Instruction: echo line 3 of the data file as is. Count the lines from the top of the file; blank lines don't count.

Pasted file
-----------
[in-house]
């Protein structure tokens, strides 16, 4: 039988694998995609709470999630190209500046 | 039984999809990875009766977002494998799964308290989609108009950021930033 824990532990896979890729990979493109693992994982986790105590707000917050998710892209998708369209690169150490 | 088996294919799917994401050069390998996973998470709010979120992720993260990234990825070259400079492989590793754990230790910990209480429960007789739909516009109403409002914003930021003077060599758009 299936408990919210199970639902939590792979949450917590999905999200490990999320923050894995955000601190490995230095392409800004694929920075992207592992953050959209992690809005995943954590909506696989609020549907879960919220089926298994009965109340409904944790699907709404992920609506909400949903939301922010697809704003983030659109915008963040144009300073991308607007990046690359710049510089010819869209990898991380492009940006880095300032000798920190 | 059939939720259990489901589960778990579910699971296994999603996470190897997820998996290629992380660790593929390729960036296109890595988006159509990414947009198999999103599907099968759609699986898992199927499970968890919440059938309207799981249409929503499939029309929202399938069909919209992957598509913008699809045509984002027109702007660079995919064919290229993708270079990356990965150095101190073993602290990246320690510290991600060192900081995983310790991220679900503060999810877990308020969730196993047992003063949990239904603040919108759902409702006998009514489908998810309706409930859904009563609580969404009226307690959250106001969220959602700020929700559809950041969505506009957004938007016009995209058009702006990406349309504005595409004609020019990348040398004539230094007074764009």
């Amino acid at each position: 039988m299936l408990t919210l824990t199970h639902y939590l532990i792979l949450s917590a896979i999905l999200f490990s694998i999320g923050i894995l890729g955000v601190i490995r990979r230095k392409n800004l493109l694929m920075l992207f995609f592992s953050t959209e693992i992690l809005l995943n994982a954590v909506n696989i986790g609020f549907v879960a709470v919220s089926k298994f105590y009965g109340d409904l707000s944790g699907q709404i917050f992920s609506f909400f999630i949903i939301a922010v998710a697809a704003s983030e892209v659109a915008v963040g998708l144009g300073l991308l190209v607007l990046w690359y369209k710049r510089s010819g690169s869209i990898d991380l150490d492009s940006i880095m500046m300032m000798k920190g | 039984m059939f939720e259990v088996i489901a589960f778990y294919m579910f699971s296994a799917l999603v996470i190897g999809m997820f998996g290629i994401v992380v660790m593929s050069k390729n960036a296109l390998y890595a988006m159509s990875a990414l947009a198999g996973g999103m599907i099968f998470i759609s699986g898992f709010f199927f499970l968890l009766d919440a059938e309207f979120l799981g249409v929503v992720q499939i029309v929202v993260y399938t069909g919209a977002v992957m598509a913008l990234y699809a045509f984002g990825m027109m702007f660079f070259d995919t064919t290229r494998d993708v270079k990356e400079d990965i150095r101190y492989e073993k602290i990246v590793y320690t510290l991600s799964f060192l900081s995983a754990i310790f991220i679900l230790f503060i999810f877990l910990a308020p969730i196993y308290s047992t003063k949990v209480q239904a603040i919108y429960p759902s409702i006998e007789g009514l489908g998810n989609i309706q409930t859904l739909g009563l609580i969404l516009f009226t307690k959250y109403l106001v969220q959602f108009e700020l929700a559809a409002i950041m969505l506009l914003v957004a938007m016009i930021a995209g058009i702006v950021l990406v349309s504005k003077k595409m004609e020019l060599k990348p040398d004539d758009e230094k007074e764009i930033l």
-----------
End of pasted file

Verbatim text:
């Amino acid at each position: 039988m299936l408990t919210l824990t199970h639902y939590l532990i792979l949450s917590a896979i999905l999200f490990s694998i999320g923050i894995l890729g955000v601190i490995r990979r230095k392409n800004l493109l694929m920075l992207f995609f592992s953050t959209e693992i992690l809005l995943n994982a954590v909506n696989i986790g609020f549907v879960a709470v919220s089926k298994f105590y009965g109340d409904l707000s944790g699907q709404i917050f992920s609506f909400f999630i949903i939301a922010v998710a697809a704003s983030e892209v659109a915008v963040g998708l144009g300073l991308l190209v607007l990046w690359y369209k710049r510089s010819g690169s869209i990898d991380l150490d492009s940006i880095m500046m300032m000798k920190g | 039984m059939f939720e259990v088996i489901a589960f778990y294919m579910f699971s296994a799917l999603v996470i190897g999809m997820f998996g290629i994401v992380v660790m593929s050069k390729n960036a296109l390998y890595a988006m159509s990875a990414l947009a198999g996973g999103m599907i099968f998470i759609s699986g898992f709010f199927f499970l968890l009766d919440a059938e309207f979120l799981g249409v929503v992720q499939i029309v929202v993260y399938t069909g919209a977002v992957m598509a913008l990234y699809a045509f984002g990825m027109m702007f660079f070259d995919t064919t290229r494998d993708v270079k990356e400079d990965i150095r101190y492989e073993k602290i990246v590793y320690t510290l991600s799964f060192l900081s995983a754990i310790f991220i679900l230790f503060i999810f877990l910990a308020p969730i196993y308290s047992t003063k949990v209480q239904a603040i919108y429960p759902s409702i006998e007789g009514l489908g998810n989609i309706q409930t859904l739909g009563l609580i969404l516009f009226t307690k959250y109403l106001v969220q959602f108009e700020l929700a559809a409002i950041m969505l506009l914003v957004a938007m016009i930021a995209g058009i702006v950021l990406v349309s504005k003077k595409m004609e020019l060599k990348p040398d004539d758009e230094k007074e764009i930033l």